7 Gifting Strategies That Save You Money

7 Gifting Strategies That Save You Money

Grantor Retained Annuity Trust (GRAT): An irrevocable trust into which a grantor contributes assets (often stocks, bonds, business interests, when interest rates are low) and retains an annuity stream of income for a specified term. At the end of the term, any assets left in the trust are transferred to the beneficiaries free of estate and gift tax. Used to reduce an individual’s taxable estate and transfer appreciation of value to beneficiaries avoiding estate/gift tax.

Qualified Personal Residence Trust: This is an irrevocable trust that allows the grantor to remove a personal home from their estate to reduce gift tax. QPRT’s allow the owner of the residence to remain living on the property for a period of time with “retained interest” in the house; once that period is over, the interest remaining is transferred to the beneficiaries as “remainder interest.”

Irrevocable Life Insurance Trust (ILIT):

An ILIT is an irrevocable trust established to be the owner/beneficiary of a life insurance policy on the life of a grantor, which is typically the person who creates the trust. Crucially, the grantor cannot amend or revoke the ILIT after establishing it. While the grantor is alive, the trust is the beneficiary of and holds the title to the policy. When the grantor dies, the trustee of the ILIT distributes the policy proceeds according to the terms of the trust. Often used to pay estate taxes, while being excluded from the grantor’s estate.

Generation-Skipping Trust: A generation-skipping trust provides for the transfer of money and property to grandchildren, or even to later generations, without taxation, by using the lifetime exemption to offset any tax that could be due.

Charitable Remainder Trust: A charitable remainder trust is an irrevocable trust which provides a stream of income to the grantor for a period of years or a lifetime and then gives the remainder to the named charity with significant tax savings once the period of years or death has occurred. Often used by someone with a charitable desire that owns a property or stock that has significantly increased in value, to avoid capital gains taxes.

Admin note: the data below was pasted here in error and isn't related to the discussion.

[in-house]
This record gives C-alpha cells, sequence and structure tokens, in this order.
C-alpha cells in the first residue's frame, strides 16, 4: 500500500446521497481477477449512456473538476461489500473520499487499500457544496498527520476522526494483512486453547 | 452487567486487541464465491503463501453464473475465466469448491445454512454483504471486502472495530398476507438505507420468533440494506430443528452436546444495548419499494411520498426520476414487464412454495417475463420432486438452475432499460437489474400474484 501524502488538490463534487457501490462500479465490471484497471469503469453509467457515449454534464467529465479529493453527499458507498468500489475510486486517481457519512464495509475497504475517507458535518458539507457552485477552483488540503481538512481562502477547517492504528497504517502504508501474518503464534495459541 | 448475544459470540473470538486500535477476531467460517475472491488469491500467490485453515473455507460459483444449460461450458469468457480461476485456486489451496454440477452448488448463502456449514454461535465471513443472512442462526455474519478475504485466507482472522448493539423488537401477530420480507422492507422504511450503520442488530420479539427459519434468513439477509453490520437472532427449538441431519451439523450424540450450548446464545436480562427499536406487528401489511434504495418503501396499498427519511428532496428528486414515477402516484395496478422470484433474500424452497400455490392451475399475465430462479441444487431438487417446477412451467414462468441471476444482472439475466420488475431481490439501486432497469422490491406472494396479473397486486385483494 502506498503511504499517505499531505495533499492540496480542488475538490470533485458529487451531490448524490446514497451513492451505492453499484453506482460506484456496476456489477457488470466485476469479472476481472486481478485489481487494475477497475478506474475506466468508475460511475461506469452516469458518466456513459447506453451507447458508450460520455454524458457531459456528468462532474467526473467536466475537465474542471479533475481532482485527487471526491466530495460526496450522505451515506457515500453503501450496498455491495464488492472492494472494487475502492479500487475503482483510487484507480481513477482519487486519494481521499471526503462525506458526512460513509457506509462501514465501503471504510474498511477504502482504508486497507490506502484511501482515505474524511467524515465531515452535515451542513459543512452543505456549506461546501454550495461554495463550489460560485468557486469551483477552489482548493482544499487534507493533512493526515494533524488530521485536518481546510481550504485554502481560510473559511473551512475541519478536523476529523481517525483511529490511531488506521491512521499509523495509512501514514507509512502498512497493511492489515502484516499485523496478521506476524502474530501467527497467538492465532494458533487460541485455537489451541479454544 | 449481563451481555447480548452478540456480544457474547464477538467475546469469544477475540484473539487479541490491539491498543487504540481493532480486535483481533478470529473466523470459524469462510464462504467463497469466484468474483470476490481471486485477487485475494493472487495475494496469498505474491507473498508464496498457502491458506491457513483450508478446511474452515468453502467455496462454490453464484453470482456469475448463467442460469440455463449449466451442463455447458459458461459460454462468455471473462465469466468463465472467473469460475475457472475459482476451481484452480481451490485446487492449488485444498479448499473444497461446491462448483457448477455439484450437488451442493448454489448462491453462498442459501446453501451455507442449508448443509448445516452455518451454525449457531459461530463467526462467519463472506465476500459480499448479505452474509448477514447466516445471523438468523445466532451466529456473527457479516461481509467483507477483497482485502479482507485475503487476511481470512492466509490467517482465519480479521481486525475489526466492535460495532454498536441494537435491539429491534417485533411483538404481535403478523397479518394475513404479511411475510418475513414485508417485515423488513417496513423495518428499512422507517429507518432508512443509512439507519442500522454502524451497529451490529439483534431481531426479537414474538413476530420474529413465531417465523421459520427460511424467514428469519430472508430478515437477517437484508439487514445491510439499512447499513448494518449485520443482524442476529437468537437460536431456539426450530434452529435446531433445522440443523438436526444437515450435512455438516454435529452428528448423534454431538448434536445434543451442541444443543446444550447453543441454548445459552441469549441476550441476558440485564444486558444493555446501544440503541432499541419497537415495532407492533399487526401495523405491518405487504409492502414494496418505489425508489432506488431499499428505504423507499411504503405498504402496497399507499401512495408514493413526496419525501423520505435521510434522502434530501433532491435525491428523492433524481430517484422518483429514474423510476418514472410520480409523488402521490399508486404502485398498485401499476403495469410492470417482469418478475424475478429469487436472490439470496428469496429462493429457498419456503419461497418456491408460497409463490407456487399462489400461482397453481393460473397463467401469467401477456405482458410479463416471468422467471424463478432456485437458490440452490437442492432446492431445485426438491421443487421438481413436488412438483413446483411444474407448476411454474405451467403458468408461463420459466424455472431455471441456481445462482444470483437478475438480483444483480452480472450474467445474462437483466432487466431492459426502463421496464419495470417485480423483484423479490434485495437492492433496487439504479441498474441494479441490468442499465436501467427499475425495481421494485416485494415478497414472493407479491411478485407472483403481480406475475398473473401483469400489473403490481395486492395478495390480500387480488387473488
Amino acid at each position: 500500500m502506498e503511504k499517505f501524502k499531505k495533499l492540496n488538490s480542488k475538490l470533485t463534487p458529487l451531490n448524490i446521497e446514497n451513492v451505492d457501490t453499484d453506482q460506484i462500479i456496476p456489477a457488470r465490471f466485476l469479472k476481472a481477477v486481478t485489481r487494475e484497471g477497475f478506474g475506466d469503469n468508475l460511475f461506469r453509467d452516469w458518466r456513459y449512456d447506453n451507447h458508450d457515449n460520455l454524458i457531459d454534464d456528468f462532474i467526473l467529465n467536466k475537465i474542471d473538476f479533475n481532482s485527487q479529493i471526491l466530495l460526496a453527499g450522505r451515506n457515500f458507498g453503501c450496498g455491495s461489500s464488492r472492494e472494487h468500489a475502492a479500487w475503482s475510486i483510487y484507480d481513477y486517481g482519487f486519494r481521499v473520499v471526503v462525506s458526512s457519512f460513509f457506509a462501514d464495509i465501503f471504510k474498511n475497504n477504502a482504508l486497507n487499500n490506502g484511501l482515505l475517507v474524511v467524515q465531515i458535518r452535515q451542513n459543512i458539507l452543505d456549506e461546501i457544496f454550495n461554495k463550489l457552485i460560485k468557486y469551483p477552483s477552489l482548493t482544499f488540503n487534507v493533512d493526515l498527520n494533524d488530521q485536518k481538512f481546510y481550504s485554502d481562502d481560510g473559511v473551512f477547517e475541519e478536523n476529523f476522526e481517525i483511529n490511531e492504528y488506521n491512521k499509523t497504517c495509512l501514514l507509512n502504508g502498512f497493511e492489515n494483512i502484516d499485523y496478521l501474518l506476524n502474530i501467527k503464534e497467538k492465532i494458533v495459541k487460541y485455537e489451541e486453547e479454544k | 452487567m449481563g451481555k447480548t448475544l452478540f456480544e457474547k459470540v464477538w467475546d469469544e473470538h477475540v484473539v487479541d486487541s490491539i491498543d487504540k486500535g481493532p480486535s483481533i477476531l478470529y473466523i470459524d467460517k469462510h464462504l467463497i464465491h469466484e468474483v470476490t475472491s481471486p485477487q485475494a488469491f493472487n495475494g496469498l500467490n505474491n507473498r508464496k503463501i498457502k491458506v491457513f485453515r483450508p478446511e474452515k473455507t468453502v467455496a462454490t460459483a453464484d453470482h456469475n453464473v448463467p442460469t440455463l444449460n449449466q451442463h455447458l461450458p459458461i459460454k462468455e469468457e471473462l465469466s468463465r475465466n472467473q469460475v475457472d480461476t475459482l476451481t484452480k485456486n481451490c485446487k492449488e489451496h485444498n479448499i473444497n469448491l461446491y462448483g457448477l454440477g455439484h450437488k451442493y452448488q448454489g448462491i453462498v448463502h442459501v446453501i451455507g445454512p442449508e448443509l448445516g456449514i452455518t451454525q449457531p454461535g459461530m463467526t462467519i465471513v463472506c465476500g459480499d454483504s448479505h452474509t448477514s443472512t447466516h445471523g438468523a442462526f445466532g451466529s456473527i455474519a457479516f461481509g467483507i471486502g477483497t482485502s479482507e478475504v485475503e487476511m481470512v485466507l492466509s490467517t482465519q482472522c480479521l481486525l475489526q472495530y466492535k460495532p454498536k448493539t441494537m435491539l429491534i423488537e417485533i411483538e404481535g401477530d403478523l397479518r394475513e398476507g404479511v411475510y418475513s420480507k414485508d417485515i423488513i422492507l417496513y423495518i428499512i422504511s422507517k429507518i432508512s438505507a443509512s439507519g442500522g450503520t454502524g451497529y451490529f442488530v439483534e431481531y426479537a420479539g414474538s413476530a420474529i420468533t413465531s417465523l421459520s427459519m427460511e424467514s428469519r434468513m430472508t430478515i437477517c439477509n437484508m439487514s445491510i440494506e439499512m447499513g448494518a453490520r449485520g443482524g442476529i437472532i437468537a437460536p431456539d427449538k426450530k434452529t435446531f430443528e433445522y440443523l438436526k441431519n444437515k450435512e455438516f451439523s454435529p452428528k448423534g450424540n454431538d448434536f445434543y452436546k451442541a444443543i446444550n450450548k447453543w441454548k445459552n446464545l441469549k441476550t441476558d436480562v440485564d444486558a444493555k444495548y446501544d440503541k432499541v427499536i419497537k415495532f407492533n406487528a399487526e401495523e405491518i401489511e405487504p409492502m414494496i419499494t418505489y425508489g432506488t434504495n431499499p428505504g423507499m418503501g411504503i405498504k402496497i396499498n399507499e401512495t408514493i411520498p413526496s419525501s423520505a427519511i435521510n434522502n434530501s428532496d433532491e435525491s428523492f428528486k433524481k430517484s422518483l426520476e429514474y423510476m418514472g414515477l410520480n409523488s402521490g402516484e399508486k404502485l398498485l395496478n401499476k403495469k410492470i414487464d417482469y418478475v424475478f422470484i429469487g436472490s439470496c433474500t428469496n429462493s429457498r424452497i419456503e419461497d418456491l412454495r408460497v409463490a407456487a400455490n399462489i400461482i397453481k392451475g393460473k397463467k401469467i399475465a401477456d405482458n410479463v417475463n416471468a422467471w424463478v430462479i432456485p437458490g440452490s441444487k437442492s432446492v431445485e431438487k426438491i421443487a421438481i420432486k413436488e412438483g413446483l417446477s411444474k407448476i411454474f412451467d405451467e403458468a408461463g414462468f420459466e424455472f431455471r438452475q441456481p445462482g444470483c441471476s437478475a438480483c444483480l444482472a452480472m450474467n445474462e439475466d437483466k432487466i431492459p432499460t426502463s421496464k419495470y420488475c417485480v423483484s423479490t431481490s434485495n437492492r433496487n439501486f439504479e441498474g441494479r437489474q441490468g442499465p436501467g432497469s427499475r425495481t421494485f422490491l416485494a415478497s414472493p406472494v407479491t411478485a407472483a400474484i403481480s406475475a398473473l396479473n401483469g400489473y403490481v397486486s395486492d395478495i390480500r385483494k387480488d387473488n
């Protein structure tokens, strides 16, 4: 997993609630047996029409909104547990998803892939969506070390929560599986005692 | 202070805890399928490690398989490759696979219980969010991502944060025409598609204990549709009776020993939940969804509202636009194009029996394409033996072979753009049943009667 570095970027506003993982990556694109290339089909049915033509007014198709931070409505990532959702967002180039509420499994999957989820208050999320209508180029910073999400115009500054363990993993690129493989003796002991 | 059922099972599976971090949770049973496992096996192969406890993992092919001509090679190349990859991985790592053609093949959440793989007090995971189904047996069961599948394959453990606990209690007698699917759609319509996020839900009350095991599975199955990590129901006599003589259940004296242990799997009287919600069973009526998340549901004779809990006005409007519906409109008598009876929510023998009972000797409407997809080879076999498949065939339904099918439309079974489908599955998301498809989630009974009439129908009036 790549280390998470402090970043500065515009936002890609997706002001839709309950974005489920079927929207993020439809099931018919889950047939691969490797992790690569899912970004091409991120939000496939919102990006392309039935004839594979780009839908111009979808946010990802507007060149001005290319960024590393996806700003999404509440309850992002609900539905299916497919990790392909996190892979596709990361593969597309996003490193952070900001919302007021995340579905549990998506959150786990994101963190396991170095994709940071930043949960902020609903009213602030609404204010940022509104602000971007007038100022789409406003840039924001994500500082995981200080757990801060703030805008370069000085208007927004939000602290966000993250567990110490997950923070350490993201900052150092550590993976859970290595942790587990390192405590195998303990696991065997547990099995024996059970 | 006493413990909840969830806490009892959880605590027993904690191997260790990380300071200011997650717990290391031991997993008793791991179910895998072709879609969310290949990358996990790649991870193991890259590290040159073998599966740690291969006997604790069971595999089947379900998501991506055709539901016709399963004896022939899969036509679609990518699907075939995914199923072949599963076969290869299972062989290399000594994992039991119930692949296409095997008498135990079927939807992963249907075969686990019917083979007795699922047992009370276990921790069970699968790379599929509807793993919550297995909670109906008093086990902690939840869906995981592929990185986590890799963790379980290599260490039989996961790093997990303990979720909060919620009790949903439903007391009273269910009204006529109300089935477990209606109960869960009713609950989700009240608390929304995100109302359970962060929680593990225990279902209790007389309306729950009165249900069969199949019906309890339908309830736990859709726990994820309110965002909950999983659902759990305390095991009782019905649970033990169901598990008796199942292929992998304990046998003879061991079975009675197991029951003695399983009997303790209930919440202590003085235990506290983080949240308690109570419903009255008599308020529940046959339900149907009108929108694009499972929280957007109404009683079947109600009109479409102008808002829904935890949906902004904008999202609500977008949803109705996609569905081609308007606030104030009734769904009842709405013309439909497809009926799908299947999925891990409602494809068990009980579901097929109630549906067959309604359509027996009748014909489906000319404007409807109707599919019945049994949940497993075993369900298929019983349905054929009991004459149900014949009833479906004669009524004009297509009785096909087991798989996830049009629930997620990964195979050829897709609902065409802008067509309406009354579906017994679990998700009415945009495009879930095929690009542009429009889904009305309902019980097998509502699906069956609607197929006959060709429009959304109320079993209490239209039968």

Intentional Grantor Trust (IGT): A IGT is an estate-planning tool that is used to freeze certain assets of an individual for estate tax purposes, but not for income tax purposes. The IGT is created as a grantor trust with a strategy that allows the grantor to continue paying income taxes on certain trust assets, as income tax laws will not recognize that those assets have been transferred away from the individual.

Spousal Lifetime Access Trust (SLAT):

This type of trust is created by one spouse who gifts property to an irrevocable trust for the benefit of the other spouse. Although the trust is irrevocable, the donor spouse may indirectly benefit from the property gifted to the trust while the non-donor spouse is living and remains married to the donor. Often used for creditor protection by physicians.


Notice: This is general information and should not be relied upon as legal advice. For a consultation, contact or call 910-319-7373. (Version: 11/21)

Author Bio

Shane T. Johnson is the CEO and Managing Partner of Johnson Legal, an estate planning and business law firm in Wilmington, NC. With years of experience in estate and business law, he has zealously represented clients in various legal matters, including small business formation and purchasing, estate planning, probate, domestic violence, and other legal cases.

Shane received his Juris Doctor from the University of Wyoming and is a member of the North Carolina Bar Association. He has received numerous accolades for her work, including being named among the Best Probate Lawyers in Wilmington by

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